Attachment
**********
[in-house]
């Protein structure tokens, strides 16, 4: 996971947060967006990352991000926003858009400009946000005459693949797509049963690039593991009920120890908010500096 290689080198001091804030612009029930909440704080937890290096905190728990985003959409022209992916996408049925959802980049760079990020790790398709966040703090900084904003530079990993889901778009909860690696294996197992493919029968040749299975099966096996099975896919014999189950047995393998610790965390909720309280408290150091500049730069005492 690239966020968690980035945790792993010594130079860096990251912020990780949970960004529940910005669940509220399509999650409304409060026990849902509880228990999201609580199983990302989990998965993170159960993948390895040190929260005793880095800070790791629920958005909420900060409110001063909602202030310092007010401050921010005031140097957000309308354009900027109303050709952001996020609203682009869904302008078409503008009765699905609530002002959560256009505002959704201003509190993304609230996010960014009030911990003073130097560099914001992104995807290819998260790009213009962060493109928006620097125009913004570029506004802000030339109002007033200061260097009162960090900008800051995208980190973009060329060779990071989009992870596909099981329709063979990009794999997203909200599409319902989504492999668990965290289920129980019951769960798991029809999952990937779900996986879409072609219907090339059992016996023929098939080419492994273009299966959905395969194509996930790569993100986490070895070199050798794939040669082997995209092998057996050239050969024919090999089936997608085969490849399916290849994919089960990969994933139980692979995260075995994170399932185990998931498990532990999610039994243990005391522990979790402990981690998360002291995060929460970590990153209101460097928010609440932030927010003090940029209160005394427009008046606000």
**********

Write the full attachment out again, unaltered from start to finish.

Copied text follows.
[in-house]
């Protein structure tokens, strides 16, 4: 996971947060967006990352991000926003858009400009946000005459693949797509049963690039593991009920120890908010500096 290689080198001091804030612009029930909440704080937890290096905190728990985003959409022209992916996408049925959802980049760079990020790790398709966040703090900084904003530079990993889901778009909860690696294996197992493919029968040749299975099966096996099975896919014999189950047995393998610790965390909720309280408290150091500049730069005492 690239966020968690980035945790792993010594130079860096990251912020990780949970960004529940910005669940509220399509999650409304409060026990849902509880228990999201609580199983990302989990998965993170159960993948390895040190929260005793880095800070790791629920958005909420900060409110001063909602202030310092007010401050921010005031140097957000309308354009900027109303050709952001996020609203682009869904302008078409503008009765699905609530002002959560256009505002959704201003509190993304609230996010960014009030911990003073130097560099914001992104995807290819998260790009213009962060493109928006620097125009913004570029506004802000030339109002007033200061260097009162960090900008800051995208980190973009060329060779990071989009992870596909099981329709063979990009794999997203909200599409319902989504492999668990965290289920129980019951769960798991029809999952990937779900996986879409072609219907090339059992016996023929098939080419492994273009299966959905395969194509996930790569993100986490070895070199050798794939040669082997995209092998057996050239050969024919090999089936997608085969490849399916290849994919089960990969994933139980692979995260075995994170399932185990998931498990532990999610039994243990005391522990979790402990981690998360002291995060929460970590990153209101460097928010609440932030927010003090940029209160005394427009008046606000």